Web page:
The blogpost shows pitfalls and outlines a framework for successful mergers. The history of payment methods is almost as dynamic as human history itself. While a few hundred years ago goods were still commonly paid for in gold or silver, the introduction of checks in 1681 and card payments (first charge card in 1914, first credit card in 1958, first debit card in 1978) started an unbroken trend towards making non-cash payments an everyday occurrence and increasingly usual in everyday life.
The payment market is changing significantly; Payment transaction providers are under strategic pressure as revenue per transaction is shrinking and a technologically-induced convergence between POS (Point of Sale/stationary) and CnP (Card not present - is considered equivalent to eCommerce transactions) transactions is increasingly manifesting itself.
Two primary patterns of reaction can currently be observed: Market consolidation by way of merger between (acquiring) processors, to generate larger accumulated transaction volumes and technical synergies (economies of scale) – significantly accelerated by private equity companies. Expansion of processor’s service portfolios and deepening of value chain (partly also by strategic acquisitions) – whereas companies originating in the CnP sector have a relative advantage over POS providers to establish themselves successfully in both areas (CnP and POS).
As technology is one of the main success factors in this changing market, technological aspects are a primary concern in any merger or acquisition activity. Portfolio expansion and mergers are not a success by default in this regard. Enabling and executing technical integration is key as a precondition to improving innovation capability and exploiting synergies. This must be ensured from the outset of a M&A deal, i.e. starting with the due diligence. A specific and significantly differing set of skills and frameworks is therefore required; deploying them right from the start is essential. Strategic fit and, above all, technological assessment should be in focus, rather than primarily financial figures. Moreover, on operative level, technical integration must be thoroughly planned and execution capacity secured.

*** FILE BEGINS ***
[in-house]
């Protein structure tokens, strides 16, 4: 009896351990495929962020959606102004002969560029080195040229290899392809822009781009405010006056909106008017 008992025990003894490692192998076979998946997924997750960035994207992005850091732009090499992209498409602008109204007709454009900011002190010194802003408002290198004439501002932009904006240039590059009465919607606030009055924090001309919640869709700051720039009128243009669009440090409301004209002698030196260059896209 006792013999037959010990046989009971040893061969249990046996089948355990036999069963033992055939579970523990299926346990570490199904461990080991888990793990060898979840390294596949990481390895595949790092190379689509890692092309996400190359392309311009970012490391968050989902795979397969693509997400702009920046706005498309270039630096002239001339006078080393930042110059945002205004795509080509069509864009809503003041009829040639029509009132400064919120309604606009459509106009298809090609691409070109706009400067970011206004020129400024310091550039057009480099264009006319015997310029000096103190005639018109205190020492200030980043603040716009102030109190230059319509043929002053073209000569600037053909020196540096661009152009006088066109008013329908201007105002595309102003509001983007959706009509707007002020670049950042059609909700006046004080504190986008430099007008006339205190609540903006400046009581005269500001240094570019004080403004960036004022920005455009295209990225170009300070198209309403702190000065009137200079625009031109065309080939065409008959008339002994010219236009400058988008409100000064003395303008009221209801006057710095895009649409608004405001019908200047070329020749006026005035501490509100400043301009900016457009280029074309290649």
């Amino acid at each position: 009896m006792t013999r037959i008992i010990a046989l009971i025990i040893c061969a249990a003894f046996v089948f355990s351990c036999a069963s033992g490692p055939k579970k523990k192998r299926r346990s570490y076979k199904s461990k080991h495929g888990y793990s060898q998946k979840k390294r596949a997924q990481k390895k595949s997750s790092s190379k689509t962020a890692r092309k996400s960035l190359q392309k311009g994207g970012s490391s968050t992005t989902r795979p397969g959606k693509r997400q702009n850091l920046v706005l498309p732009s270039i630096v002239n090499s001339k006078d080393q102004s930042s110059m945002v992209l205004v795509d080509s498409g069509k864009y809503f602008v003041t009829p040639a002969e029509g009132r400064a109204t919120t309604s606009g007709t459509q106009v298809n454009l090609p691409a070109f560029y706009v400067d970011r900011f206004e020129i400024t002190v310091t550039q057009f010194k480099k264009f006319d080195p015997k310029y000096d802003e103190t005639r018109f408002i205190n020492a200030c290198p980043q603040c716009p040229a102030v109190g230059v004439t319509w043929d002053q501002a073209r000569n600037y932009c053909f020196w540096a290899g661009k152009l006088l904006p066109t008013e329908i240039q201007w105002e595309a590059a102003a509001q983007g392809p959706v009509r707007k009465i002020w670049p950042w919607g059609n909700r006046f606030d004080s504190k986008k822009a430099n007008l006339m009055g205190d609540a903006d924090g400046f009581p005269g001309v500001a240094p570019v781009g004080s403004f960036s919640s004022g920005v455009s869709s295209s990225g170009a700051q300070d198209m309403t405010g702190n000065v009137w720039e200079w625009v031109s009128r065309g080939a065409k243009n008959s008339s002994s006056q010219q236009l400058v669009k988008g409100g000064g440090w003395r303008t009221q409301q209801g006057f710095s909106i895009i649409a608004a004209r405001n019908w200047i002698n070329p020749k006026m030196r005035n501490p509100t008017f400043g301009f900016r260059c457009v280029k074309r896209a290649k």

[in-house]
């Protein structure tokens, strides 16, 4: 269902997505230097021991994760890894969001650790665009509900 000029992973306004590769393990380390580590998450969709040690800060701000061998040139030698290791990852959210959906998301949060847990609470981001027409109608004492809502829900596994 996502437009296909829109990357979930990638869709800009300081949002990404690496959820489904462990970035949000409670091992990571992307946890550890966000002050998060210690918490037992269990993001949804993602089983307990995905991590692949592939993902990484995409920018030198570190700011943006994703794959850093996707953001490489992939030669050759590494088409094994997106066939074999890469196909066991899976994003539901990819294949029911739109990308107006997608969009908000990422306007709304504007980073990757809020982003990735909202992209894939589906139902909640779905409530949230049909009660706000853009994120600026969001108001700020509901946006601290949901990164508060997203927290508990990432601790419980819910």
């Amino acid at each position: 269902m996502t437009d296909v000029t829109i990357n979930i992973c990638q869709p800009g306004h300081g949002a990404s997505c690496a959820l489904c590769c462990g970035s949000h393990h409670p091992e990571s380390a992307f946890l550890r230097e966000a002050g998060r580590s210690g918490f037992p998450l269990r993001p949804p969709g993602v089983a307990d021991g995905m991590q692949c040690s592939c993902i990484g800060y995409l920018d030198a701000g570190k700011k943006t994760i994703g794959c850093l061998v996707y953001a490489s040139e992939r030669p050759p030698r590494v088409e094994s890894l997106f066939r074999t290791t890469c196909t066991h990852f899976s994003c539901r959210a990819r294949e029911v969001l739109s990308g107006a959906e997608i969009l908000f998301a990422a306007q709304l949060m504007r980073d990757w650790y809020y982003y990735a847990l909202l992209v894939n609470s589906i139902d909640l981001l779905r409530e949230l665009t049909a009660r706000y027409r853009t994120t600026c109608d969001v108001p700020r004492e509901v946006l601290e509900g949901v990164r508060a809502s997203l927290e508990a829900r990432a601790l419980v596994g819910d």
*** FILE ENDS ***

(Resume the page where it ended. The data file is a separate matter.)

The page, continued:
The three major players Apple, Mastercard and Goldman Sachs established a cooperation to launch a dedicated Apple credit card alongside an attractive ecosystem for consumers. This article elaborates on the structure of this ecosystem and potential implications for other actors in the financial industry.
The Apple Card constitutes another major step in Apple‘s transformation from a hardware manufacturer to more of a service provider and seems to be a win-win-win scenario for the involved partners. Goldman Sachs attains new retail business and card revenues, Apple gains another tool to increase customer loyalty and Mastercard is further leveraging its business model including its scheme fees into the digital world. This setup seems rather coherent, as in contrast to other potential card issuers Goldman Sachs does not cannibalize itself since its retail business is not as strong. Mastercard, on the other hand, realizes additional revenue while offering Goldman Sachs an exclusive credit card setup with a relatively simple card layout without CVC, signature fields or NFC functionality. It seems likely, that similar to Apple Pay, Apple will strive for internationalization of its card service.
The authors argue that this case highlights how banks can turn into replaceable infrastructure providers, while tech companies such as Apple become the drivers of ecosystem business models. Thinking further, Apple or Mastercard becoming card issuers themselves does not seem impossible either. In this regard, the Apple Card example showcases that banks following established methods might lose strategic relevance in the future. The article elaborates that banks should aim for a two-pronged strategy of defining their smart answer for a potential cooperation with Apple in the short term while embedding this answer in a holistic payment strategy in the mid to long term.
Card schemes enable simplified and guaranteed exchange of money between merchants, customers and their banks, by operating international networks and setting uniform standards. More specifically, they define rules for the routing of payment authorizations and settlement requests in point-of-sale and e-commerce transactions between merchant acquirers and card issuers, as well as ATM withdrawals or purchases with cashback transactions.